This book looks at nine of the most famous photographs of the past seventy years to examine why these images are so powerful, explain how they remain meaningful across generations, and explore what they expose (and what goes unsaid). The book has nine chapters, most of which are significant revisions of essays examining particular photographs that have previously been published in academic journals (e.g., "Quarterly Journal of Speech"), and all of which represent an interest in how they function rhetorically, as established in the (1) Introduction. (2) "Public Culture, Icons, and Iconoclasts," lays out the author's interpretive method, which includes defining iconic photograph and then identifies five dimensions of cultural meaning that coalesce in the iconic image.
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8 of 10 people found the following review helpful By Stephen C. O. Gencarella on August 30, 2007
Format: Hardcover
This is an important book.

No Caption Needed speaks with eloquence to a topic of tremendous significance for contemporary society and the state of democratic public culture. It is a deeply interesting study relevant to academic and general audiences alike. Part history lesson and part analysis of where we are and where we might head, this book examines what democracy means in a culture oriented to the visual. It's one of those gems that makes the reader rethink the world by pointing out something important right under one's nose.

Hariman and Lucaites examine iconic photographs, those images we see again and again and again in public life, and deftly reveal how they contribute to the rhythm of that life. In a series of chapters, they examine haunting and celebratory images that mark American history: the Times Square kiss, the raising of the flag at Iwo Jima and at Ground Zero, the Migrant Mother of the Great Depression, the Kent State massacre, the accidental napalm of the Vietnam War, the defiant man in Tiananmen Square, the Hindenburg and Challenger explosions.

In addition to the book, Hariman and Lucaites also succeed in what is often a remarkably difficult task: hosting a relevant, engaging, and inviting blog, an arena for discussion and intelligent debate with wit and precision:

<A HREF="[...]">No Caption Needed</A>

The review below has admirably captured the content of each chapter, so I will only mention its wide span of audiences. A critical scholarly book, No Caption Needed is a significant contribution to the burgeoning study of visual rhetoric, and should be mandatory reading for graduate students and advanced undergraduates in communication programs.
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0 of 1 people found the following review helpful By Scrandom_BMan on March 8, 2014
Format: Paperback Verified Purchase
I bought this book for my senior seminar class and the book is so good that I decided to keep it.

Thanks for the great purchase.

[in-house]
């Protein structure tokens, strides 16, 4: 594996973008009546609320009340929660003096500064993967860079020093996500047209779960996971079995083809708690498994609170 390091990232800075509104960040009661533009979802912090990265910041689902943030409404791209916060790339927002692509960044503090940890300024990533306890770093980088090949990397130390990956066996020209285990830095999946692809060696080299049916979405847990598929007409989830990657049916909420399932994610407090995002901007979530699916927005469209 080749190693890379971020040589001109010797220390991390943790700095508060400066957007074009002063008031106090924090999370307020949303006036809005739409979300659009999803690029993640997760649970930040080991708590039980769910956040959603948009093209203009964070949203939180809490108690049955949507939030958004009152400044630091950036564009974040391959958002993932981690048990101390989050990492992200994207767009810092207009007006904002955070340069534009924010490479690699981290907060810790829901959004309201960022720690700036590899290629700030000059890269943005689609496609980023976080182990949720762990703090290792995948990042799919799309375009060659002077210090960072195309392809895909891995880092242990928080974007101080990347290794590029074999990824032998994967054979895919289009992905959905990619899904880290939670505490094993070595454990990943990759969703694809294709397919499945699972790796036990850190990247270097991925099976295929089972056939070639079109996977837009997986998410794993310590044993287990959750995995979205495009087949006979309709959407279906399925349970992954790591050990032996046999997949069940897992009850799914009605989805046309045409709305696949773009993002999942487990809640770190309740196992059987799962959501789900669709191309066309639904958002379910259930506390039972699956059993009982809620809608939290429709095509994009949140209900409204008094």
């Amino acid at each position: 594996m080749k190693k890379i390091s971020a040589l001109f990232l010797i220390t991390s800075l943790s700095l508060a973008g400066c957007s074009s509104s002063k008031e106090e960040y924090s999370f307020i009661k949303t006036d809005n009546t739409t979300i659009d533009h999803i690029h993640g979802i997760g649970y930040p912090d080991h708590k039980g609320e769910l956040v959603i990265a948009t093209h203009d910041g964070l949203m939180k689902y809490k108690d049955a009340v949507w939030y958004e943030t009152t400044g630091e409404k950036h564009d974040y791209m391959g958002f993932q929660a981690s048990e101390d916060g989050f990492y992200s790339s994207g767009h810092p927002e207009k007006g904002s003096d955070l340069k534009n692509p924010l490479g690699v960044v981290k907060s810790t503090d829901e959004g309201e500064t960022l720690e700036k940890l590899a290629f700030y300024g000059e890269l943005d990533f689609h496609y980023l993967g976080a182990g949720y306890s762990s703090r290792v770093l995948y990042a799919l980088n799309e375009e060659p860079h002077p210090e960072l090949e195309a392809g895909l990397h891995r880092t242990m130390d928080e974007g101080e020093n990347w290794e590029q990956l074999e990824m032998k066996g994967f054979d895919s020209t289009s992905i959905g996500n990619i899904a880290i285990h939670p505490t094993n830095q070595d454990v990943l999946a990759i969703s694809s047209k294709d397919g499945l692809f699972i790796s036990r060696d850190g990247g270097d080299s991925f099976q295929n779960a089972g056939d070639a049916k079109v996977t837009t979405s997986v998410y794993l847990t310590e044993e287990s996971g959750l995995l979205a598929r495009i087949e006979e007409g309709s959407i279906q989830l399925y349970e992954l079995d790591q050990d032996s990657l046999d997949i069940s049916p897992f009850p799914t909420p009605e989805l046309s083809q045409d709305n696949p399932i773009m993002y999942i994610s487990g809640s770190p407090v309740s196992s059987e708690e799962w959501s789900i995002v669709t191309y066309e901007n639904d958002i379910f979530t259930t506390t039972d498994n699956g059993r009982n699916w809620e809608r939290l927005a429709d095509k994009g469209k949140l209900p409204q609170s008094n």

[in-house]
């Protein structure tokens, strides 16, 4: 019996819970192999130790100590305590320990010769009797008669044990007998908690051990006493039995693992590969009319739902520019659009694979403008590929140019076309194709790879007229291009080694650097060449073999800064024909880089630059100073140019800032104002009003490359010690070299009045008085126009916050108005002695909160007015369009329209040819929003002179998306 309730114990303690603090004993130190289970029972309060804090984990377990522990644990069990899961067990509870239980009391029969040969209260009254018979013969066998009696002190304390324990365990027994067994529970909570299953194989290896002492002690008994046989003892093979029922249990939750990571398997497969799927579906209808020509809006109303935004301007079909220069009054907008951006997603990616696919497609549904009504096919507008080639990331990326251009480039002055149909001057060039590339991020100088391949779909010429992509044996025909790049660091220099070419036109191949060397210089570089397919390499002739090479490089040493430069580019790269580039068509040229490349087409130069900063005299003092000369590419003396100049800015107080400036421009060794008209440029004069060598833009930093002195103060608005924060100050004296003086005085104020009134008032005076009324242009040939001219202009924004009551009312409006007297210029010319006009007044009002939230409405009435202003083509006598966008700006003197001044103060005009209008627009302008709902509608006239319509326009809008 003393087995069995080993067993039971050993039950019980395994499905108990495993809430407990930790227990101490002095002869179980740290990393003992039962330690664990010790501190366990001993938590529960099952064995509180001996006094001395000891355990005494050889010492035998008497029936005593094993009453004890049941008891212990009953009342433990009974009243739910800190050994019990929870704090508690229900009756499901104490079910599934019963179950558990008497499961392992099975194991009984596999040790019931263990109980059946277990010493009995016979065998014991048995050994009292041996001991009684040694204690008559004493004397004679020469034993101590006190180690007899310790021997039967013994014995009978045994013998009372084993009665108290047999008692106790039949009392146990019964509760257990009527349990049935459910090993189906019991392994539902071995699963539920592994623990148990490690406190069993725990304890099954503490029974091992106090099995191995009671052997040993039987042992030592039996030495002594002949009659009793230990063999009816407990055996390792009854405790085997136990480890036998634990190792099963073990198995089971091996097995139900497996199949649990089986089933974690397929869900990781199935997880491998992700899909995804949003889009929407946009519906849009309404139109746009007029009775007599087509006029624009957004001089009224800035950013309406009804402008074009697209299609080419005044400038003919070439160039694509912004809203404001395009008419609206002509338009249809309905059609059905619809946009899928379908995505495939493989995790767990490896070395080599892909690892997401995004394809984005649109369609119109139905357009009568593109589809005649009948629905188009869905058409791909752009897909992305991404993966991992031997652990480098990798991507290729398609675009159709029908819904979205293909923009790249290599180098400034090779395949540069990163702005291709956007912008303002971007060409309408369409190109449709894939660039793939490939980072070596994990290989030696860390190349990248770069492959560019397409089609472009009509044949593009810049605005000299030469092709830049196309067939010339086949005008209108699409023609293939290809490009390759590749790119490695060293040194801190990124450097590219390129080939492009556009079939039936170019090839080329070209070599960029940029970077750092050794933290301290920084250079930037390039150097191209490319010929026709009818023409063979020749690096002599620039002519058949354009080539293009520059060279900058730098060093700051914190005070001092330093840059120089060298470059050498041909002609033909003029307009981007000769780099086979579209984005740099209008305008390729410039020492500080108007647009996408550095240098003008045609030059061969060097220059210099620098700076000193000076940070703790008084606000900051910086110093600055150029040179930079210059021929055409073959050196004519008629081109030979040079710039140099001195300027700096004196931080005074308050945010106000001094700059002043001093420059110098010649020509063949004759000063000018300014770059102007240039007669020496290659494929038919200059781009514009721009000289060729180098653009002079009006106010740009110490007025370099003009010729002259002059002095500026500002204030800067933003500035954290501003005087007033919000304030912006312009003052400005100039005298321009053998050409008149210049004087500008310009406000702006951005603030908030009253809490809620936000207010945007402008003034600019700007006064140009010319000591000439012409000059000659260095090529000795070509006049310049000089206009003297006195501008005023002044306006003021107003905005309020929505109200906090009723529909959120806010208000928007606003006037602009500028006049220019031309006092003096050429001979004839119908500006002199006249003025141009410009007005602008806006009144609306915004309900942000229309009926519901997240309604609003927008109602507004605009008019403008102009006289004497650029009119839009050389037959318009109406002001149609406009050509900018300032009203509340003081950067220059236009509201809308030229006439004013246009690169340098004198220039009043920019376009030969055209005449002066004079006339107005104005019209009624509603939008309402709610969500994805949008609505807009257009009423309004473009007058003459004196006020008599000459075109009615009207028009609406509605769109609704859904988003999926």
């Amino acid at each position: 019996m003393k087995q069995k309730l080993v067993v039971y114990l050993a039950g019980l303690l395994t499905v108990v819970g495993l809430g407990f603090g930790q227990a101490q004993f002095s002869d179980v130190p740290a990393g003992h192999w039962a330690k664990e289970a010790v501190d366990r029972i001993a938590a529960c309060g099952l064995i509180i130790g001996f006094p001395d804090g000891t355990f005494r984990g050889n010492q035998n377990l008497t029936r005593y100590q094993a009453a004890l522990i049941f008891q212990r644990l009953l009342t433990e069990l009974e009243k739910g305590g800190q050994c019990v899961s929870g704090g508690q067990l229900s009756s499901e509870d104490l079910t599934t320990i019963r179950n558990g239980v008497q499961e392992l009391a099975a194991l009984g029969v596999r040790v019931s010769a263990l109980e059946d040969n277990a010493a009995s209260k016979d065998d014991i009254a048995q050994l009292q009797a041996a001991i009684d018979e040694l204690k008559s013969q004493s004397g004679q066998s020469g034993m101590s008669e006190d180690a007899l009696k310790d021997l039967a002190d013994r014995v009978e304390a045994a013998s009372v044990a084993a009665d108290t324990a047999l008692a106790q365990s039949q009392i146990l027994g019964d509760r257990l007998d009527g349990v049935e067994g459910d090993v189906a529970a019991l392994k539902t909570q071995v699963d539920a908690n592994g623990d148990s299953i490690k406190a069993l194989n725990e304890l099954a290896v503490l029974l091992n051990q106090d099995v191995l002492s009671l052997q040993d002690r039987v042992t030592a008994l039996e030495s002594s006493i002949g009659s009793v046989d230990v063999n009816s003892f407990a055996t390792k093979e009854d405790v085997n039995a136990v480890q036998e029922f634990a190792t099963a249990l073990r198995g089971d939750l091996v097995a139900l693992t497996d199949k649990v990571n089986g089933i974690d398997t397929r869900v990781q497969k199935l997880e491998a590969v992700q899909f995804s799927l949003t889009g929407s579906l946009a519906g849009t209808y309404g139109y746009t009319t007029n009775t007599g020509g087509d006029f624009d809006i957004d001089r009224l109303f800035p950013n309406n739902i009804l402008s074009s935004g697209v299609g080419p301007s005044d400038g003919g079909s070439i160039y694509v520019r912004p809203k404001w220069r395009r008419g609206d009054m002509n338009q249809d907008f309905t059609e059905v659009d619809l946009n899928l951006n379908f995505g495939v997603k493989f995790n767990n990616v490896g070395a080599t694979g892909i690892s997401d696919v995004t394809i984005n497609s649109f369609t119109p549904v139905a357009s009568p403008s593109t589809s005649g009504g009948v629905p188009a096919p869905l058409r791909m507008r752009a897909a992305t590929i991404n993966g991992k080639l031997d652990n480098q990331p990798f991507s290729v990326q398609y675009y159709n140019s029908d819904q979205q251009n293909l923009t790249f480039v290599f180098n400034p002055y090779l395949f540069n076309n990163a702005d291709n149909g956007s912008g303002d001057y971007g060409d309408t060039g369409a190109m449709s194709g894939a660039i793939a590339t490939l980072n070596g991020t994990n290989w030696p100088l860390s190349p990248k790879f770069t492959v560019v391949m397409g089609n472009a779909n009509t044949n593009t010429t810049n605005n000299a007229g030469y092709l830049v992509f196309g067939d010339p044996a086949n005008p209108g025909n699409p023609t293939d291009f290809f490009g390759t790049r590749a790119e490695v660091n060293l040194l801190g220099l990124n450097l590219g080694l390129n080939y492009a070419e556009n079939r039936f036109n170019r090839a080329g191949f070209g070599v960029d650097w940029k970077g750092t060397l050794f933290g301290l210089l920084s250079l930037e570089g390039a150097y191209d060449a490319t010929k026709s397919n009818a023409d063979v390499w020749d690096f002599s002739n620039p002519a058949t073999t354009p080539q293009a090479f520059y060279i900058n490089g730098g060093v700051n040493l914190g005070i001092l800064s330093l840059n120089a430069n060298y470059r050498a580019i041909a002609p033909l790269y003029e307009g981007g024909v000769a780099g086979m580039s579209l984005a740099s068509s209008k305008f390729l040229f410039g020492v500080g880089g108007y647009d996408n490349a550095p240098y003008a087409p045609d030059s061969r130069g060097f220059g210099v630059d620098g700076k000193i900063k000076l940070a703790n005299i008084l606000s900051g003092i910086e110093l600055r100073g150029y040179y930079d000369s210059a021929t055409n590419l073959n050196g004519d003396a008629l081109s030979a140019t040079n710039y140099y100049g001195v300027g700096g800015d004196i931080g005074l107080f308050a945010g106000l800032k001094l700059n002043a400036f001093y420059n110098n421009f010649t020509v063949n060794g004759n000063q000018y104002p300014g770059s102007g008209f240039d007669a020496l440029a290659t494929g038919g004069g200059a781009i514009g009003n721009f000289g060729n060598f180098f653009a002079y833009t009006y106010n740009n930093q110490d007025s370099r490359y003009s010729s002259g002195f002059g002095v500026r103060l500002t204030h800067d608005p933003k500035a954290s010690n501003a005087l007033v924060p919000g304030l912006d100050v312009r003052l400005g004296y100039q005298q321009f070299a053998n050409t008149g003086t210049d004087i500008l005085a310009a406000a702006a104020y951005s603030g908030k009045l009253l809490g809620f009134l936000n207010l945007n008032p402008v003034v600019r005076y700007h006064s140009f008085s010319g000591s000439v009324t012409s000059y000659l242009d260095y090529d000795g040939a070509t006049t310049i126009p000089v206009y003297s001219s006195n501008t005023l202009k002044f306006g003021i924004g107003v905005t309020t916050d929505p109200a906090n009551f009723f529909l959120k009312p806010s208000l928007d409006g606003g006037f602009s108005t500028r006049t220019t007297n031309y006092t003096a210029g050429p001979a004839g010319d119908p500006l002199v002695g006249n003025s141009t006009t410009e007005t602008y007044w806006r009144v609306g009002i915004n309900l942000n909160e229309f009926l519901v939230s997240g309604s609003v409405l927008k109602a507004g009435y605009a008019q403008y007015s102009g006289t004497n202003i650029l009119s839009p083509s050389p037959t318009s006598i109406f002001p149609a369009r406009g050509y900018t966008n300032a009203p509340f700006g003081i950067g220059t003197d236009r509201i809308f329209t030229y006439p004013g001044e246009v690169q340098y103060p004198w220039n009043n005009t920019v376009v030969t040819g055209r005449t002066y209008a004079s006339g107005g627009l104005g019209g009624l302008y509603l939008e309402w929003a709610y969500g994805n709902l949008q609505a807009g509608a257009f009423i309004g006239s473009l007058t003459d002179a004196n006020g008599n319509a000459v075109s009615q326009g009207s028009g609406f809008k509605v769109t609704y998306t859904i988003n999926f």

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0 of 1 people found the following review helpful By ktnmunchkin on January 2, 2013
Format: Paperback Verified Purchase
It is fascinating to consider how and why images have become "iconic" in our culture. Bob Hariman and John Lucaties expertly analyze this phenomenon, and their commentary throughout this text (and their blog by the same name) was wonderful.
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0 of 4 people found the following review helpful By C. Scanlon VINE VOICE on April 11, 2014
Format: Hardcover Verified Purchase
First of all there are no iconic photos here except for the deceptive cover. You cannot judge this book by its cover.

The rest of the photos are mainly anglo American military stuff, like a few blurry shots of 9/11, and a bunch of WWII stuff like the TImes Square kiss celebrating Truman's nuclear annihilation of HIroshima and Nagasaki, and the whole imperialist Iwo Jima thingie.

In fact that staged planting of a flag in Iwo Jima is called the most iconic and reproduced photo of all time.

We know that to be a lie imposed by our anglo American myopia.

The most iconic and most universally displayed and reporduced photo of all time is Che.

Hands down.

FACT!

conveniently overlooked and unmentioned here in this solipsistic world view from safely within the empire.

and then every photo presented is stuffed all around with the thick and bready doughy crust of these two minor part time professors blathering on in the most unfocussed way sometimes with the Limbaugh bombast against liberalism, other times noting the bougeouisie . . .all with the most all encomassing and pedantic way of saying nothing at all.

No need to read this publish or perish mess.
Best avoided
Buy a Che t-shirt instead and wear the most universal icon with pride.

Che Guevara Revolution T Shirt

Anyway, the use of the term iconic here is as imprecise and misapplied as the rest of the prosody prolifically overwhelming this disposable text.

or just get this instead, which is far ore eloquent and cogent than all the blatherings of these two failing professors combined:

Migrant Mother: How a Photograph Defined the Great Depression (Captured History)